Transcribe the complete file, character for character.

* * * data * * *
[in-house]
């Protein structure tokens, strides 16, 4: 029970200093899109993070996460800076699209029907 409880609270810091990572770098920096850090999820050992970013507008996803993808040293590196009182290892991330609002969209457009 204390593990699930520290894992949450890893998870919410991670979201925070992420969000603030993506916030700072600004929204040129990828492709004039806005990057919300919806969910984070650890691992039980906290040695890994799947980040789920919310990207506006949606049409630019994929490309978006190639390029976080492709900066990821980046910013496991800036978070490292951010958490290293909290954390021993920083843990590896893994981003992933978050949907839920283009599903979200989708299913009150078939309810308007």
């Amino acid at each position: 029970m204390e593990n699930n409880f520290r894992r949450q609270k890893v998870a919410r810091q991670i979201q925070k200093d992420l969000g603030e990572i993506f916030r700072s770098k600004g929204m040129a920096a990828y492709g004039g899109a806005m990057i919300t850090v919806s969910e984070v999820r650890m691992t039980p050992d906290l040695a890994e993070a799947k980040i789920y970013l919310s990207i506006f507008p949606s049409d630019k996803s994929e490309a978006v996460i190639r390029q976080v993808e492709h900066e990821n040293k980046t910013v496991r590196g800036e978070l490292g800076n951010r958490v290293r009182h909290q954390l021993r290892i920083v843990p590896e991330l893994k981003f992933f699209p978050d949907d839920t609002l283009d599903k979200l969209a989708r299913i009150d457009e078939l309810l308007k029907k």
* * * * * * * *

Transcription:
[in-house]
């Protein structure tokens, strides 16, 4: 029970200093899109993070996460800076699209029907 409880609270810091990572770098920096850090999820050992970013507008996803993808040293590196009182290892991330609002969209457009 204390593990699930520290894992949450890893998870919410991670979201925070992420969000603030993506916030700072600004929204040129990828492709004039806005990057919300919806969910984070650890691992039980906290040695890994799947980040789920919310990207506006949606049409630019994929490309978006190639390029976080492709900066990821980046910013496991800036978070490292951010958490290293909290954390021993920083843990590896893994981003992933978050949907839920283009599903979200989708299913009150078939309810308007």
């Amino acid at each position: 029970m204390e593990n699930n409880f520290r894992r949450q609270k890893v998870a919410r810091q991670i979201q925070k200093d992420l969000g603030e990572i993506f916030r700072s770098k600004g929204m040129a920096a990828y492709g004039g899109a806005m990057i919300t850090v919806s969910e984070v999820r650890m691992t039980p050992d906290l040695a890994e993070a799947k980040i789920y970013l919310s990207i506006f507008p949606s049409d630019k996803s994929e490309a978006v996460i190639r390029q976080v993808e492709h900066e990821n040293k980046t910013v496991r590196g800036e978070l490292g800076n951010r958490v290293r009182h909290q954390l021993r290892i920083v843990p590896e991330l893994k981003f992933f699209p978050d949907d839920t609002l283009d599903k979200l969209a989708r299913i009150d457009e078939l309810l308007k029907k």